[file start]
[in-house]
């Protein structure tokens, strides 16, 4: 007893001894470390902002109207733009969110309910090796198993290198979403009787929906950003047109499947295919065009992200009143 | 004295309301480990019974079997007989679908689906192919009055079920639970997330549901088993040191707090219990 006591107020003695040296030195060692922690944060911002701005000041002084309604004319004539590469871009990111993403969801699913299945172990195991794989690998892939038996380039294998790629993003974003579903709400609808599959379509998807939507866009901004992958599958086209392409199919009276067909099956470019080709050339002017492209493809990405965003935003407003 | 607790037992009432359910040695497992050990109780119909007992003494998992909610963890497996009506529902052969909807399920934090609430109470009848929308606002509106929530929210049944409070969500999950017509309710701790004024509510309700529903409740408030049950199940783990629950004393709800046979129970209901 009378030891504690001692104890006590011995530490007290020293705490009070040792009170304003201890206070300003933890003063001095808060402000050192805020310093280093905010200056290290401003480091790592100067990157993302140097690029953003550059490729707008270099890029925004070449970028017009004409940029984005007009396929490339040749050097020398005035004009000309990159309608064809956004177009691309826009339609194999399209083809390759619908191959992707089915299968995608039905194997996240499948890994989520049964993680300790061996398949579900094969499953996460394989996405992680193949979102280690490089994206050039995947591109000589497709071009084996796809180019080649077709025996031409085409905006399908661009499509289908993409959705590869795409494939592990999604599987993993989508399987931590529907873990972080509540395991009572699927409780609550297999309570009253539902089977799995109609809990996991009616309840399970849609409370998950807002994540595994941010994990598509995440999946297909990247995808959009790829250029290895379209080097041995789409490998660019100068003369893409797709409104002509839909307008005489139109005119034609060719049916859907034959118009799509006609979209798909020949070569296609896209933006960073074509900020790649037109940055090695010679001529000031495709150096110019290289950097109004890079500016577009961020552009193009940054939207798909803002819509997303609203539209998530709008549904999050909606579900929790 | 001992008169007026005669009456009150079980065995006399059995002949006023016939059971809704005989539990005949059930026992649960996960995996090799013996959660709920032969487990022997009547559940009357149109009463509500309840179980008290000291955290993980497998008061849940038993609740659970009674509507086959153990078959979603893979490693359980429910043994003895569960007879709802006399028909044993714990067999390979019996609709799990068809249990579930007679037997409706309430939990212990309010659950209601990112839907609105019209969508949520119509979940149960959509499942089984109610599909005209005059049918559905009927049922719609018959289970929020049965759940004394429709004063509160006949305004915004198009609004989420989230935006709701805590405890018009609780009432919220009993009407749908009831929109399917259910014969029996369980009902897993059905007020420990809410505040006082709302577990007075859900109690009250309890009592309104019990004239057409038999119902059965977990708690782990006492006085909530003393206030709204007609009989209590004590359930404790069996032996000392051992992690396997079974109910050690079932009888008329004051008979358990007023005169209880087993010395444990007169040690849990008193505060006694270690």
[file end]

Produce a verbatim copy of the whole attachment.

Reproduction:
[in-house]
């Protein structure tokens, strides 16, 4: 007893001894470390902002109207733009969110309910090796198993290198979403009787929906950003047109499947295919065009992200009143 | 004295309301480990019974079997007989679908689906192919009055079920639970997330549901088993040191707090219990 006591107020003695040296030195060692922690944060911002701005000041002084309604004319004539590469871009990111993403969801699913299945172990195991794989690998892939038996380039294998790629993003974003579903709400609808599959379509998807939507866009901004992958599958086209392409199919009276067909099956470019080709050339002017492209493809990405965003935003407003 | 607790037992009432359910040695497992050990109780119909007992003494998992909610963890497996009506529902052969909807399920934090609430109470009848929308606002509106929530929210049944409070969500999950017509309710701790004024509510309700529903409740408030049950199940783990629950004393709800046979129970209901 009378030891504690001692104890006590011995530490007290020293705490009070040792009170304003201890206070300003933890003063001095808060402000050192805020310093280093905010200056290290401003480091790592100067990157993302140097690029953003550059490729707008270099890029925004070449970028017009004409940029984005007009396929490339040749050097020398005035004009000309990159309608064809956004177009691309826009339609194999399209083809390759619908191959992707089915299968995608039905194997996240499948890994989520049964993680300790061996398949579900094969499953996460394989996405992680193949979102280690490089994206050039995947591109000589497709071009084996796809180019080649077709025996031409085409905006399908661009499509289908993409959705590869795409494939592990999604599987993993989508399987931590529907873990972080509540395991009572699927409780609550297999309570009253539902089977799995109609809990996991009616309840399970849609409370998950807002994540595994941010994990598509995440999946297909990247995808959009790829250029290895379209080097041995789409490998660019100068003369893409797709409104002509839909307008005489139109005119034609060719049916859907034959118009799509006609979209798909020949070569296609896209933006960073074509900020790649037109940055090695010679001529000031495709150096110019290289950097109004890079500016577009961020552009193009940054939207798909803002819509997303609203539209998530709008549904999050909606579900929790 | 001992008169007026005669009456009150079980065995006399059995002949006023016939059971809704005989539990005949059930026992649960996960995996090799013996959660709920032969487990022997009547559940009357149109009463509500309840179980008290000291955290993980497998008061849940038993609740659970009674509507086959153990078959979603893979490693359980429910043994003895569960007879709802006399028909044993714990067999390979019996609709799990068809249990579930007679037997409706309430939990212990309010659950209601990112839907609105019209969508949520119509979940149960959509499942089984109610599909005209005059049918559905009927049922719609018959289970929020049965759940004394429709004063509160006949305004915004198009609004989420989230935006709701805590405890018009609780009432919220009993009407749908009831929109399917259910014969029996369980009902897993059905007020420990809410505040006082709302577990007075859900109690009250309890009592309104019990004239057409038999119902059965977990708690782990006492006085909530003393206030709204007609009989209590004590359930404790069996032996000392051992992690396997079974109910050690079932009888008329004051008979358990007023005169209880087993010395444990007169040690849990008193505060006694270690």